Orders of the Day — Budget Resolutions and Economic Situation
Mr Ian Taylor (Esher)
Having listened to the speech of the hon. Member for Knowsley, South (Mr. O'Hara), I think that, even were the sun to shine on Halewood, he would see only the gloom. That is not at all how I view the implications of the Budget. In the short time allowed me, I do not have scope to go into the detail on those Budget items that my constituents and I welcome. The Chancellor correctly targeted such prudent tax cuts as he could make on those most in need. I enthusiastically welcome the new 20p rate because it will most benefit those who are beginning to earn and to be taxed at the bottom of the scale, and those working part time whose income is most disproportionately affected by a lower tax on lower earned income. I welcome all those measures; the alternatives which might have been available to my right hon. Friend in other circumstances are to be discounted—he did what was right at this stage.
I strongly welcome the help for pensioners on income support. Businesses in my constituency will benefit from the changes in the uniform business rate—I have received many representations about it, but not because it is wrong as a system. Hon. Members from the north of England should bear in mind that constituencies in the north, not those in the south, have tended to benefit. The burden of the UBR often affected people who wanted to sell their property, because the transitional relief could not be passed on with the property. That meant that sales were difficult, or if a company had ceased business it was difficult for another to occupy its premises.
I shall concentrate on the broader Budget judgment, as my hon. Friends have eloquently analysed the taxation aspects of the Budget. I wish to mention some of the weak-willed people in the City who have allowed their worries to overtake their judgment. I readily admit that I am an adviser to two City institutions, which is not to say that they always accept my advice. Often they appear not to.
In a difficult situation my right hon. Friend the Chancellor has created an extremely responsible framework for the Budget. He made a clear commitment to maintaining our position in the exchange rate mechanism and a further commitment to joining the narrow band at the DM2·95 level. There could be no clearer signal that a Conservative Government mean to maintain a stable exchange rate and will continue to reinforce sound monetary policies. My right hon. Friend's statement on MO clearly underlined that. We need have no worries that a Conservative Government will allow the currency to decline, thereby creating further inflationary pressures, so the City should take careful note of the Budget commitments.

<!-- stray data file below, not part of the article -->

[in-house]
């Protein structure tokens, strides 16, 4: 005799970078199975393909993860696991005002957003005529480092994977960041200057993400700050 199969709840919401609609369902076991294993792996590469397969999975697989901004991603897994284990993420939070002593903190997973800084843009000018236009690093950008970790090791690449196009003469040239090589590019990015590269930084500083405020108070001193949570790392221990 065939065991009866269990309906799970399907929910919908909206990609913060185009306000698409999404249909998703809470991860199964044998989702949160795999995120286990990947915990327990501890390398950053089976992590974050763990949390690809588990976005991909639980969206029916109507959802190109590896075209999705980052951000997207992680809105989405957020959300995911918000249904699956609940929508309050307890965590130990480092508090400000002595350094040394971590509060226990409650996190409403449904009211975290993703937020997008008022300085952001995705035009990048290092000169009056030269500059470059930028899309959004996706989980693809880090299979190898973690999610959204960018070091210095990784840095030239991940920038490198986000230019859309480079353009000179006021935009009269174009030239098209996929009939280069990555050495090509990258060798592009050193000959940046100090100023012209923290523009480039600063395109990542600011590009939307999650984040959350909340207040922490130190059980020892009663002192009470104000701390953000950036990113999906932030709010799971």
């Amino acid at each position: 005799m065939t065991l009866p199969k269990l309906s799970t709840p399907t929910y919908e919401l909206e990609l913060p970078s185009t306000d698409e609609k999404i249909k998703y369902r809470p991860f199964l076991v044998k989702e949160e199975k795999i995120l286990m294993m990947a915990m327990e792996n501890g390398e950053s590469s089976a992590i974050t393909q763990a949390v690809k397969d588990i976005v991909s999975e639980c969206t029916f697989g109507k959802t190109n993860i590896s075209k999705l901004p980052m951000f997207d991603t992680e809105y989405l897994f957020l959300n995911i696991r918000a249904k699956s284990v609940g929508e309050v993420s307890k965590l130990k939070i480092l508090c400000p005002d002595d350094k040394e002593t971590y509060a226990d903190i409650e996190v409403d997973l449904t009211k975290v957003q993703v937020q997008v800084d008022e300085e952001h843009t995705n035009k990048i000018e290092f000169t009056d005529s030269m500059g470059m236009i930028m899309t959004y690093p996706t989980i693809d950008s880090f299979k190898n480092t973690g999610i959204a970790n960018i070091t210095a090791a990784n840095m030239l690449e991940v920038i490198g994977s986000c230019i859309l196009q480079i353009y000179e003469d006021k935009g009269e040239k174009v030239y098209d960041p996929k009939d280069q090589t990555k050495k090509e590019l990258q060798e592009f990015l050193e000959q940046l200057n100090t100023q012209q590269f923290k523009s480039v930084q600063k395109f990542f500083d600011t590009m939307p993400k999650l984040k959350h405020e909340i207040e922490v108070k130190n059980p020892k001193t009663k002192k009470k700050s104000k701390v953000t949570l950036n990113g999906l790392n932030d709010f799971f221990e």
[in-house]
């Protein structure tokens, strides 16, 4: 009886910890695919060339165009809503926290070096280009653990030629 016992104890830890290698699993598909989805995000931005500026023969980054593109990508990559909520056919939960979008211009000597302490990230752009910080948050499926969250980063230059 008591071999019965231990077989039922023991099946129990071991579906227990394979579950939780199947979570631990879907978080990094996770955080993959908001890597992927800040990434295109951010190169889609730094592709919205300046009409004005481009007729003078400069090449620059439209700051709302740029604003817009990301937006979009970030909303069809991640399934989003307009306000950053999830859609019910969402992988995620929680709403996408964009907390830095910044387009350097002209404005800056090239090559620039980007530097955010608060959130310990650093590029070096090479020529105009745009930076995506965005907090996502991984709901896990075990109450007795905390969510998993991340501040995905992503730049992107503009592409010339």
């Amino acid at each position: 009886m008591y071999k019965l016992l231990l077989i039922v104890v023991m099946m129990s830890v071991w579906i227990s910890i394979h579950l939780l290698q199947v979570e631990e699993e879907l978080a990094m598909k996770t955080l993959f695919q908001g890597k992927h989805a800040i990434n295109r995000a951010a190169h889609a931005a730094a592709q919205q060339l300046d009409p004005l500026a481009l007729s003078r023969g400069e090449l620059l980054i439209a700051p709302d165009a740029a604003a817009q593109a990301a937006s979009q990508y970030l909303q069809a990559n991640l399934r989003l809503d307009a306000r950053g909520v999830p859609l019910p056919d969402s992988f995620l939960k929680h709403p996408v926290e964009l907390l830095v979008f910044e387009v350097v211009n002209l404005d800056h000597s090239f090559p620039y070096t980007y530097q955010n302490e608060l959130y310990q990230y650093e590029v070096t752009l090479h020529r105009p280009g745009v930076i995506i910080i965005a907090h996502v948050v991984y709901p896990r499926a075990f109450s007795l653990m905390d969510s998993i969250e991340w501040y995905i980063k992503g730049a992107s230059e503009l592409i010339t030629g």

Certainly the public sector borrowing requirement is much higher than any Government would wish, but as a percentage of GDP it is a great deal less than it was under the last Labour Government—and much less than it would be under a Labour Government if the country unfortunately got one after 9 April. Labour is committed to forgoing privatisation proceeds, which will instantly add a further £8 billion to forecasts of the public sector borrowing requirement for next year.
The key point about the PSBR under a Conservative Government is that the rise which has occurred since the autumn statement forecast is due to a decline in revenues from taxation. That is both important and positive. It has not been due to a giveaway in the form of tax cuts; the proportion due to tax reductions in the Budget was small —less than £2 billion net. The rise has not been due to additional public expenditure either. We still work in this strange system—I am delighted that my right hon. Friend the Chancellor is to reform it—in which we announce our public expenditure plans separately from our revenue-raising plans. The public expenditure plans, including a large increase in spending on key social services, were announced last autumn, since when the recession has led to a decline in tax revenues, which in turn has led to an increased PSBR.
I said that this was a positive point, because when the economy begins to pick up again the buoyancy of tax revenues will also pick up speedily. That will lead to exactly what the Chancellor predicted—a rapid fall in the PSBR. The City should therefore take good heart from the fact that my right hon. Friend the Chancellor has set up a reasonable framework in the Budget. Because the PSBR, even at this level, will be fully funded, that will lead to a rapid recovery in Government revenues when the growth in the economy that all the independent forecasters believe is upon us starts.
My right hon. Friend the Chancellor set out another factor in his speech which is not widely talked about but is critical to understand because it gives the lie to the Opposition's claims that we are borrowing to bribe. We are not. We are borrowing at this stage of the recession, with a commitment to balance the budget over the cycle, and at the same time we are financing £30 billion of public sector asset creation.
This is a sound and prudent Budget which will take us out of the recession. It shows that only a Conservative Government is capable of running the economy successfully. I am sure that the electorate will understand that on 9 April.